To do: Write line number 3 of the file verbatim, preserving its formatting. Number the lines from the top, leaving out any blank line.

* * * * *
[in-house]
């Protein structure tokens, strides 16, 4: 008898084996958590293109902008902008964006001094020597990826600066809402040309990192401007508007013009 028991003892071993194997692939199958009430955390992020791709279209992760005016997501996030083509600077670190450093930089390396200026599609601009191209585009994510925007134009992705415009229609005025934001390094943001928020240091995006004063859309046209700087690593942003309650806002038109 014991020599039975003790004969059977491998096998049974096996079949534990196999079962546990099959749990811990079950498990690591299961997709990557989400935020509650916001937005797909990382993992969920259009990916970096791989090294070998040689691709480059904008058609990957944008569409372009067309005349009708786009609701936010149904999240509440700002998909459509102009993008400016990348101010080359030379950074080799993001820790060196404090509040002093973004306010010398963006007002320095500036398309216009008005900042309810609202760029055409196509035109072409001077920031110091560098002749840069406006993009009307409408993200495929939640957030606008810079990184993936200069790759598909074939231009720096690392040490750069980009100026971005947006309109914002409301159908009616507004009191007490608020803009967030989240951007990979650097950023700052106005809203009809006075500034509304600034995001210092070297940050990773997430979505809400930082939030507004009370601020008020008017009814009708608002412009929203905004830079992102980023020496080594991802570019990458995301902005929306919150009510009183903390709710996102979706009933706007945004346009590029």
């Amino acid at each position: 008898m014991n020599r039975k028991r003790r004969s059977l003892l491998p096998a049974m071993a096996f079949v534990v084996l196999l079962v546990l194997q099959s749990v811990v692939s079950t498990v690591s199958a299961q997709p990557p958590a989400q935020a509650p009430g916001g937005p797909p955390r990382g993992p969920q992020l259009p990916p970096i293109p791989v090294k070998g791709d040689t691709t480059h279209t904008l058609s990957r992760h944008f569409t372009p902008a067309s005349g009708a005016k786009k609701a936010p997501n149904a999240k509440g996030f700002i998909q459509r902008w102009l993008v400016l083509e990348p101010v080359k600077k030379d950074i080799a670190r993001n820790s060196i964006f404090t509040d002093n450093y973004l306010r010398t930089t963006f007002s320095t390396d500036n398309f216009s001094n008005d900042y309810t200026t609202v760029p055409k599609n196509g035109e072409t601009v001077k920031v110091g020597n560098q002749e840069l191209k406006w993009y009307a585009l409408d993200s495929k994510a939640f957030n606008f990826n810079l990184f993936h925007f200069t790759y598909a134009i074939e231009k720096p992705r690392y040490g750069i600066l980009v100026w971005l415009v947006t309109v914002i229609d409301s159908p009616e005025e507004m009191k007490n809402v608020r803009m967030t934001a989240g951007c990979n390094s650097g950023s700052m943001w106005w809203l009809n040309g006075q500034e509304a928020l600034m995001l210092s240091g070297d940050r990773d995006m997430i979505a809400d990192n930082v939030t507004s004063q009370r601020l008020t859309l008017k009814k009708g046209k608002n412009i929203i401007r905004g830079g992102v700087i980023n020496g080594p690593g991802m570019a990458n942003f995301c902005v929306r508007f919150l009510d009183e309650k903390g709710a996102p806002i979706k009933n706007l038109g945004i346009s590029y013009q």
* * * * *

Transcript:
């Amino acid at each position: 008898m014991n020599r039975k028991r003790r004969s059977l003892l491998p096998a049974m071993a096996f079949v534990v084996l196999l079962v546990l194997q099959s749990v811990v692939s079950t498990v690591s199958a299961q997709p990557p958590a989400q935020a509650p009430g916001g937005p797909p955390r990382g993992p969920q992020l259009p990916p970096i293109p791989v090294k070998g791709d040689t691709t480059h279209t904008l058609s990957r992760h944008f569409t372009p902008a067309s005349g009708a005016k786009k609701a936010p997501n149904a999240k509440g996030f700002i998909q459509r902008w102009l993008v400016l083509e990348p101010v080359k600077k030379d950074i080799a670190r993001n820790s060196i964006f404090t509040d002093n450093y973004l306010r010398t930089t963006f007002s320095t390396d500036n398309f216009s001094n008005d900042y309810t200026t609202v760029p055409k599609n196509g035109e072409t601009v001077k920031v110091g020597n560098q002749e840069l191209k406006w993009y009307a585009l409408d993200s495929k994510a939640f957030n606008f990826n810079l990184f993936h925007f200069t790759y598909a134009i074939e231009k720096p992705r690392y040490g750069i600066l980009v100026w971005l415009v947006t309109v914002i229609d409301s159908p009616e005025e507004m009191k007490n809402v608020r803009m967030t934001a989240g951007c990979n390094s650097g950023s700052m943001w106005w809203l009809n040309g006075q500034e509304a928020l600034m995001l210092s240091g070297d940050r990773d995006m997430i979505a809400d990192n930082v939030t507004s004063q009370r601020l008020t859309l008017k009814k009708g046209k608002n412009i929203i401007r905004g830079g992102v700087i980023n020496g080594p690593g991802m570019a990458n942003f995301c902005v929306r508007f919150l009510d009183e309650k903390g709710a996102p806002i979706k009933n706007l038109g945004i346009s590029y013009q």